Nominal Syntax - Possession Head/dependent marking in possessive NP: head e.g. 'the boy his-dog' no info Daniel Valle
Nominal Syntax - Possession Possessive classifiers There are special classifiers that occur with possessed entities no info Daniel Valle
Nominal Syntax - Possession - Alienability Morphological marking of inalienable possession Where inalienable possession differs from alienable, the former takes a morphological marker (may include an associated free particle/pronoun) yes In Loewen (1954:82) it is said that kinship and body-part terms take the "indefinite personal possessor" /-mãʃ/ when they appear without a definite possessor. This suggests that the answr to this question is yes. However, Mejia (2000:90) suggests a no an Loewen 1954:82 Daniel Valle
Nominal Syntax - Possession - Alienability Morphological marking of alienable possession Where inalienable possession differs from alienable, the latter takes a morphological marker (may include an associated free particle/pronoun) yes /-din/ Mejía 2000:90 Daniel Valle
Nominal Syntax - Possession - Alienability Default marker for inalienably possessed nouns if unpossessed An inalienable noun that is in an unpossessed state must have a derivational affix or associated form no info Daniel Valle
Nominal Syntax - Possession - Alienability Inalienable possession of kin terms 'my-father' but *father no info Daniel Valle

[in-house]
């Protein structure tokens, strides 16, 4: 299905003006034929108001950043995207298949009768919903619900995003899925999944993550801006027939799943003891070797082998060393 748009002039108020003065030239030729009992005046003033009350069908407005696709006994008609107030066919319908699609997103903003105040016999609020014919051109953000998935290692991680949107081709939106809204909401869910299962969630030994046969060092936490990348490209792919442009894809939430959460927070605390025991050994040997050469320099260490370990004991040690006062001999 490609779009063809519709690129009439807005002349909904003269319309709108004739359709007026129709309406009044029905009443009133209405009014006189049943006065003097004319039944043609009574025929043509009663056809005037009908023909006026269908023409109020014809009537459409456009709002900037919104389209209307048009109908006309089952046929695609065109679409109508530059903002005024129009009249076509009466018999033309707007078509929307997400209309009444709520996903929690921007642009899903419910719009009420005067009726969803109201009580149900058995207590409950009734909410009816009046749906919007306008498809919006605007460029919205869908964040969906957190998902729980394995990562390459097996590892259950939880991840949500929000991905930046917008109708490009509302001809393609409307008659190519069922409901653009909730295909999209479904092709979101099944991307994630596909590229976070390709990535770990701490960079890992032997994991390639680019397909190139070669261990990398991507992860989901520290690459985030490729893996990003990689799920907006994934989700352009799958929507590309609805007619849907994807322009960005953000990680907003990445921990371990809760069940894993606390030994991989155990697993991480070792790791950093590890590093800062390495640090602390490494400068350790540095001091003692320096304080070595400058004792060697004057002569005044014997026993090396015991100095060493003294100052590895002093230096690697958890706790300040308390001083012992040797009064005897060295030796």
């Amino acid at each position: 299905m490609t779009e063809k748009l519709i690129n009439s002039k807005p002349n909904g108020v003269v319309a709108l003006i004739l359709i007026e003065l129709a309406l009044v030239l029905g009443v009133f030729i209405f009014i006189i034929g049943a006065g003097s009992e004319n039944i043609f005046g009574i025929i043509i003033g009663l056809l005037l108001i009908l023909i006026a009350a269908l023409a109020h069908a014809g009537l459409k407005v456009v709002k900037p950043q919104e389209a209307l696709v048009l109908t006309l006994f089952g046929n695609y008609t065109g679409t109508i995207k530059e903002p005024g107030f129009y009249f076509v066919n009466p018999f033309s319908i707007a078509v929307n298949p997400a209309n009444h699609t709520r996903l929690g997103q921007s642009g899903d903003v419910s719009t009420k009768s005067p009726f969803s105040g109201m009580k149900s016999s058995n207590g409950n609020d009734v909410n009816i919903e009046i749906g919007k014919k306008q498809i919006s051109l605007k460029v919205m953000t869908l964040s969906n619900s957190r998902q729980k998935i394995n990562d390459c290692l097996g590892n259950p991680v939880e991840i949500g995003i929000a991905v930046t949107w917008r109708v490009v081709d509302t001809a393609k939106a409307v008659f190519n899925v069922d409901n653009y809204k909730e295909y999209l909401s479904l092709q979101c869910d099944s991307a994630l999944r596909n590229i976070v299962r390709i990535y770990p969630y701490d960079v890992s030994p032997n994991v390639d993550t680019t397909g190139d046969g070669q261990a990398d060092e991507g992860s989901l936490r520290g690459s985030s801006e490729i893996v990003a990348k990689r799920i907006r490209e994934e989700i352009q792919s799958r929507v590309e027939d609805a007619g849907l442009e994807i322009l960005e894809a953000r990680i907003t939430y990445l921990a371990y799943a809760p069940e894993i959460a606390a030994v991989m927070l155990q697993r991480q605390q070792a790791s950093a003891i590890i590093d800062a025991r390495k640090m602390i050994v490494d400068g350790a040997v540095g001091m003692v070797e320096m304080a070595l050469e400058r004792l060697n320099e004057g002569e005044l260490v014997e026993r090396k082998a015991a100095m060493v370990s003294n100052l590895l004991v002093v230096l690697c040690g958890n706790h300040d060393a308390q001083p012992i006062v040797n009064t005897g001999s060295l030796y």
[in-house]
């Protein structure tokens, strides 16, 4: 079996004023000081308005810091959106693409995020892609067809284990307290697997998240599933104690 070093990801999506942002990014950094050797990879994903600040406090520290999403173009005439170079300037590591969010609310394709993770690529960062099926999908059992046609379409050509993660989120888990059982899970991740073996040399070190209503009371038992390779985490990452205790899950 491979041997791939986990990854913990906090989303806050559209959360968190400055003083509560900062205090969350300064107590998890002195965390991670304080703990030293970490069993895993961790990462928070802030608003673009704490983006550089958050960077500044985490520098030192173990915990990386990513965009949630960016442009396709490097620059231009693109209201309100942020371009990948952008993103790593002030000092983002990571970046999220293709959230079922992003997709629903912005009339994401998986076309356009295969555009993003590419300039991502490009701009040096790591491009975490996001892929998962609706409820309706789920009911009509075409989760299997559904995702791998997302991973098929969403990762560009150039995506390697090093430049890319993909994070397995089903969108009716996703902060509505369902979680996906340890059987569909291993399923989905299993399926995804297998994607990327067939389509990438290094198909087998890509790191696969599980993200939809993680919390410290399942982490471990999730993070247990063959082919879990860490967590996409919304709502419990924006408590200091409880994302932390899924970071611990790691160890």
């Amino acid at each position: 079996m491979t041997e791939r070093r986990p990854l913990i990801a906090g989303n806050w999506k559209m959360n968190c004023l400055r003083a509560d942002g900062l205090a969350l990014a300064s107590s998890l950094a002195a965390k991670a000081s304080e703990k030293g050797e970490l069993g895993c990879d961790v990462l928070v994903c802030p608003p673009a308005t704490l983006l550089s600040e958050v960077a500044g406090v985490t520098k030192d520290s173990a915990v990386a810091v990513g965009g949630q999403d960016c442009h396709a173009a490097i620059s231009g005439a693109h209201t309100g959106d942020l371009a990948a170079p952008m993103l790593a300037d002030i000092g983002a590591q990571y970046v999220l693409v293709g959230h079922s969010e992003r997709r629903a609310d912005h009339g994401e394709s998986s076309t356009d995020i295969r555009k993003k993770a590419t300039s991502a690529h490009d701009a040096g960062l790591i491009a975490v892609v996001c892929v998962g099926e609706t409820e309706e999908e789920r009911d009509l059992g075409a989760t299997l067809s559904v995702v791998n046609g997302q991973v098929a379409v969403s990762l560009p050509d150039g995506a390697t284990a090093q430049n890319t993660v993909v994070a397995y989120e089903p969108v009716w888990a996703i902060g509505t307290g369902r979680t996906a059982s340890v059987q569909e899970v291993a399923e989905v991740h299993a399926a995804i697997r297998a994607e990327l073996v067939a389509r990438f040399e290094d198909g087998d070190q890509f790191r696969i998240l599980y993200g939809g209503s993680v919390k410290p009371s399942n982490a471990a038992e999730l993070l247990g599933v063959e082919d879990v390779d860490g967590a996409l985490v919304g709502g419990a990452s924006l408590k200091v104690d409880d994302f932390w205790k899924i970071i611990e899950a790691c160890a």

Nominal Syntax - Possession - Alienability Inalienable possession of body parts (human/animal) 'my-leg' but *leg yes Mejía 2000:90 Daniel Valle
Nominal Syntax - Possession - Alienability Generic human nouns are obligatorily bound/possessed Human nouns must co-occur with another noun (e.g. Hup-man, NonIndian-woman, but *man) no info Daniel Valle
Nominal Syntax - Adjectives Underived adjectives There are underived adjectives which do not have counterparts in other word classes no info Daniel Valle
Nominal Syntax - Adjectives Gender inflection on adjectives within the NP There is gender agreement/concord (animate/inanimate or masc/fem, etc.) within the NP, e.g. la casa blanca, el perro blanco no info Daniel Valle
Nominal Syntax - Derivation Productive nominalizing morphology: action/state (arrive/arrival) There is a morpheme which derives an event from a verb no info Daniel Valle
Nominal Syntax - Derivation Productive nominalizing morphology: agentive (sing/singer) There is a morpheme which derives an agent or subject from a verb yes /-u/ /-mia/ is also used Loewen 1954:36, 73 Daniel Valle